The Carter administration's decision to allow limited exports of heating oil and diesel fuel to oil-rich Iran drew instant outcries from New England congressmen yesterday, just hours after President Carter said he "personally approved" the sales.
Calling it a "travesty showing callous disregard for domestic supply shortages," Rep. David Emery (R-Maine) sent a telegram to Carter saying, "We are desperate in Maine. Does Iran come first?"
Rep. Joe Moakley (D-Mass.) also blasted the White House yesterday and announced he will offer an amendment to the pending Export Administration Act extension next month to bar the sale of short-supply domestic heating oil to the Ayatollah Ruhollah Khomeini's regime.
The export sale of 1.5 million barrels of middle distillate heating oil, approved by the Commerce Department Aug. 3, was also sharply criticized by Sen. John Durkin (D-N.H.) and Sen. Bob Dole (R-Kan.).
The Carter administration has repeatedly expressed concern that the country, particularly import-dependent New England, will not have sufficient heating oil stocks this winter. Earlier this year, during a campaign-style visit to New Hampshire, Carter said he was committed to having a stockpile of 240 million barrels of middle distillate oil before winter.
Yesterday Sen. Dole, a potential Republican presidential challenger, said, "With the scramble to stockpile enough heating oil reserves for use this winter, it is inconceivable to me that the administration would allow the export of this most important oil product."
The president, cruising on the Mississippi River boat Delta Queen, said the sale engineered by Amerada Hess to Iran was justified. "They use kerosene in their homes like we did when I was a child, to cook and everything else, and they had a very severe shortage of kerosene," Carter said.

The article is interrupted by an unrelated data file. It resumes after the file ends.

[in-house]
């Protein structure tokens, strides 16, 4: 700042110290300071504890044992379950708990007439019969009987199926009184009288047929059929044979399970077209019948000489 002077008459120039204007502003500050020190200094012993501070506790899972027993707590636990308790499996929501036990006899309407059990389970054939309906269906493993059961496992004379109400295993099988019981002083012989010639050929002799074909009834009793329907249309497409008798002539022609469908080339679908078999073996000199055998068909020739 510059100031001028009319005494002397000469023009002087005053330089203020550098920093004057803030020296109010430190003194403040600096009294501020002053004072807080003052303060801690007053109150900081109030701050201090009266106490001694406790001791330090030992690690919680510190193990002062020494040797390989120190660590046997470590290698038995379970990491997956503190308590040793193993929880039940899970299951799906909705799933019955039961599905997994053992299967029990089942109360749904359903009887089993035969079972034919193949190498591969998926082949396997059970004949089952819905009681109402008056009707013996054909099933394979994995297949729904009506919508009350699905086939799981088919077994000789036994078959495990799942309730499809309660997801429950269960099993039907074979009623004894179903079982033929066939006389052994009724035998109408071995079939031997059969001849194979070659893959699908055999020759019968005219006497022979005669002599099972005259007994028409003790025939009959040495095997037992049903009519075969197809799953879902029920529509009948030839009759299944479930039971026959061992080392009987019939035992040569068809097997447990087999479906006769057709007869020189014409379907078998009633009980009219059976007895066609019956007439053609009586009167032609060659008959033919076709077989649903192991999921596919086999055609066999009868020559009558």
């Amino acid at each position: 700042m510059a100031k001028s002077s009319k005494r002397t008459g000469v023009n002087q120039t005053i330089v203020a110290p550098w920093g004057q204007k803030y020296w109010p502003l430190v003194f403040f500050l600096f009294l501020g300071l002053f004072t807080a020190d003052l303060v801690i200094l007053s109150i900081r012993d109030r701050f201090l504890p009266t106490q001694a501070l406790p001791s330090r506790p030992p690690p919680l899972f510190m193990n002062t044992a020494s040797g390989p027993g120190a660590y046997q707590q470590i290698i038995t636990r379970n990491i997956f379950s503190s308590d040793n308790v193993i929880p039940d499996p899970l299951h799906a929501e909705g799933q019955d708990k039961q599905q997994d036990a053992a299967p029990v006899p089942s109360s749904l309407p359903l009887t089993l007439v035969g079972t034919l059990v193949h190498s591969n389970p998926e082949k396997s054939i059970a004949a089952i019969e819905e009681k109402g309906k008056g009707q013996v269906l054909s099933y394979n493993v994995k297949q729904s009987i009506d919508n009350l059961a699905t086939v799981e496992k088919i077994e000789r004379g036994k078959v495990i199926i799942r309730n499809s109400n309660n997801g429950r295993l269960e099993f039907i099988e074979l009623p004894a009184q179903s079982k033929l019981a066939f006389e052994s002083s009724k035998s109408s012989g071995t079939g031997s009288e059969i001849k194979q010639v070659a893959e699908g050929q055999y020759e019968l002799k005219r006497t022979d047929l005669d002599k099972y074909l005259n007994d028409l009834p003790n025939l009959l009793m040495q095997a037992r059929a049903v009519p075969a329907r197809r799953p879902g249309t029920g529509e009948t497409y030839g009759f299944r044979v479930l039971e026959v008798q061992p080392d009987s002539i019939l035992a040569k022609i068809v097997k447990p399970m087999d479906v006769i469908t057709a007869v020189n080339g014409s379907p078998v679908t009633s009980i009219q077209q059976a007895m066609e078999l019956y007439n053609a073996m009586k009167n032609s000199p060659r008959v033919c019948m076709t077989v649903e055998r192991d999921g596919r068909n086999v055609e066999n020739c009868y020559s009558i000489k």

Carter also said that the 1.5 million barrels was "just a tiny amount" and that "since they sell us more than that every day, I personally approved the sale of kerosene to Iran."
Carter's decision to allow the heating oil exports will almost certainly add to the administration's problems in winning cooperation from New England congressmen on energy legislation. Pressure from New England has already resulted in special regulatory decisions to subsidize heating and residual oil imports, on which that region heavily depends.
At the Energy Department yesterday, spokesman Phil Keif said outgoning energy secretary James R. Schlesinger recommended that the Commerce Department issue an export license to Amerada Hess. Keif said the exports of domestic refined heating oil "won't hurt the stockpile."
Carter said that the exports were justified on a one-time basis because rioters blew up a pipeline to the Abadan refinery, which produces nearly all of Iran's heating oil.
Ironically, approval of the exports comes at a time when U.S. relations with Tehran's radical Islamic regime are increasingly strained.
At the State Department yesterday, spokesman Thomas Reston told reproters the administration's decision was predicated on an effort to win Tehran's assurance of continued oil exports to the United States.
Before the Ayatollah Khomeini's revolution drove the shah from the peacock throne, Iran was the oil cartel's second leading producer. Since then it has halved production, and is now sending about 900,000 barrels here a day.
According to Oil Daily, an industry trade publication, the middle distillate was sold at 55 cents a gallon, far less than the 70-cent market price.
Oil industry executives speculated yesterday that Amerada Hess, a New York-based refiner, was offering the Iranian government a discount in order to win favor and secure oil imports for itself. Its executives were unavailable for comment.
Carter's approval of the export deal comes just a few weeks after the White House avoided political embarassment by rejecting recommendations from the Treasury Department that it join the oil cartel in opposing an antitrust suit filed by the Machinists union in a Los Angeles court.